CALIFORNIA STATE UNIVERSITY AT CHICO
There are two major impediments
to research on visual literacy. The first is a lack of a widely accepted definition
of the term visual literacy itself. The second, perhaps a consequence of the
first, is a lack of a cohesive theory. We must confront the ever-present problem
of identifying visual literacy itself before we can identify the body of visual
literacy research. The visual literacy concept as an area of study has been
plagued by an identity crisis from the outset. Skeptics doubt that visual literacy
For one group of advocates, a literal definition of the term has led to investigation
of visual languages with a one-for-one analogy with the reading and writing aspects
of verbal literacy. For others, more inclusive definitions have led to the study
of visualization in all of its aspects of communication and education. The definitional
controversy has been so much a part of visual literacy that Cassidy and Knowlton
wrote a major paper in 1983 entitled "Visual Literacy, a Failed Metaphors'
and in 1994 Moore and Dwyer included in their book a chapter titled "Visual
Literacy: The Definition Problem" (Seels, 1994). Cassidy and Knowlton (1983)
may have had trouble with the term because Knowlton (1966) had set for himself
an exclusive definition. Seels and most others at this time favor a more inclusive
attitude toward what constitutes the area of visual literacy.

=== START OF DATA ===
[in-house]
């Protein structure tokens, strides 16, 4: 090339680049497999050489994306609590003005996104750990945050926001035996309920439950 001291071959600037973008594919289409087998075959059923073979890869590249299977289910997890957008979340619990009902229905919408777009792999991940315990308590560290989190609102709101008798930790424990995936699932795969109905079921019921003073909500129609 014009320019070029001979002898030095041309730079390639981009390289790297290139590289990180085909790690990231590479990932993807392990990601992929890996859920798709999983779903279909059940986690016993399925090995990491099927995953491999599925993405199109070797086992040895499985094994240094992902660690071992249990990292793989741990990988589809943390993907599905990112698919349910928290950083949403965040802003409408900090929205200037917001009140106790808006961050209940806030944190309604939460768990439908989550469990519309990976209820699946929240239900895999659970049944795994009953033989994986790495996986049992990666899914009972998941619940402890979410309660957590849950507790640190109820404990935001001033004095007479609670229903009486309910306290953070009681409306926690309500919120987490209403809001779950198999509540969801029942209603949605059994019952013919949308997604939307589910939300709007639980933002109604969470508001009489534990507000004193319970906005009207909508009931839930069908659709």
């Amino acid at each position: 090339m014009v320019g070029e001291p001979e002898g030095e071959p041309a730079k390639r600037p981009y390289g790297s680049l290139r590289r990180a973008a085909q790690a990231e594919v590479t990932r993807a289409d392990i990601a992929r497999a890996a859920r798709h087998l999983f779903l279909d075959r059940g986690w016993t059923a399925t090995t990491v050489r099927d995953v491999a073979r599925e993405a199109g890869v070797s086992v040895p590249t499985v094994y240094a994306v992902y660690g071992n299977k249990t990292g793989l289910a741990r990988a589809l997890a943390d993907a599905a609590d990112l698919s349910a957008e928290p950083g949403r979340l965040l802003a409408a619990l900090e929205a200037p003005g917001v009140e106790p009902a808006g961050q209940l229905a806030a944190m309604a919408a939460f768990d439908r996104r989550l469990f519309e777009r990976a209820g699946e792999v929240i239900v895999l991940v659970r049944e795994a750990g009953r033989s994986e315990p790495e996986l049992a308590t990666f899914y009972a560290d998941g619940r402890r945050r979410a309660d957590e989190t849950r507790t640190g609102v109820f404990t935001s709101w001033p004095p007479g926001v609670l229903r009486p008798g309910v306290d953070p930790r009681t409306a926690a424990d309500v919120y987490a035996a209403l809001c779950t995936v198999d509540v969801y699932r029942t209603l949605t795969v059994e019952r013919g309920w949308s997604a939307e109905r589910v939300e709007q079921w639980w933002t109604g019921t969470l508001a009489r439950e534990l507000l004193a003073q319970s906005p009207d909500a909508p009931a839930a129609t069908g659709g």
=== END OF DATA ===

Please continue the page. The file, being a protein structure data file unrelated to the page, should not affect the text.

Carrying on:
As evidence that there is no common definition, we merely need to look at the
titles of six recent books: Visual Literacy: Image, Mind, & Reality (Messaris,
1994); Visual Literacy: A Conceptual Approach to Solving Graphic Problems (Wilde
& Wilde, 1991); Introduction to Visual Literacy (Curtiss, 1987); Visual
Literacy Connections to Thinking, Reading and Writing (Sinatra, 1986); Visual
Literacy: A Spectrum of Visual Learning (Moore & Dwyer, 1994); and Art,
Science & Visual Literacy (Braden, Baca & Beauchamp, 1993).
Each of these books contains the term visual literacy in the title, but, how
different are their basic assumptions. Messaris (1994) approached the subject-and
thus defines and delimits it-from the communications field and particularly
from the perspectives of film, television, and advertising. Wilde and Wilde
(1991) have written a basic textbook for graphic artists that contains 15 graphic
design exercises and 4 illustration exercises, with each exercise followed by
examples of how the authors' students have solved those problems. Like the work
of Curtiss, the Wild's work relates visual literacy more to art than to communication,
and except in the graphic-design world, nobody would accept their assumed limited
definition of visual literacy. Curtiss (1987) took a wide-ranging look, but
primarily from the viewpoint of the fine artist. Sinatra's (1986) tide includes
the term, but his book is more about the acquisition of verbal literacy (reading).
Moore and Dwyer (1994) have compiled an eclectic, comprehensive text, covering
22 aspects of visual literacy. Their particular delimiter (definitional bias)
is learning: the ways that visuals and visualization affect the learning process.
Finally, the Braden, Baca, and Beauchamp (1993) volume is just one of more than
a dozen annual books of readings published by the International Visual Literacy
Association. Similar to proceedings, these edited compilations include articles
that have only one unifying thread: they all have something to do with seeing.
This chapter will attempt to deal with so-called visual literacy research
that includes widely diverging topics of interest. With such an expanded conception
of visual literacy, to describe all of the relevant research and to present
all of the findings would take an entire volume, not a chapter. Thus, the thrust
of this chapter will be to identify and categorize a large portion of the related
literature and to elaborate on only selected studies.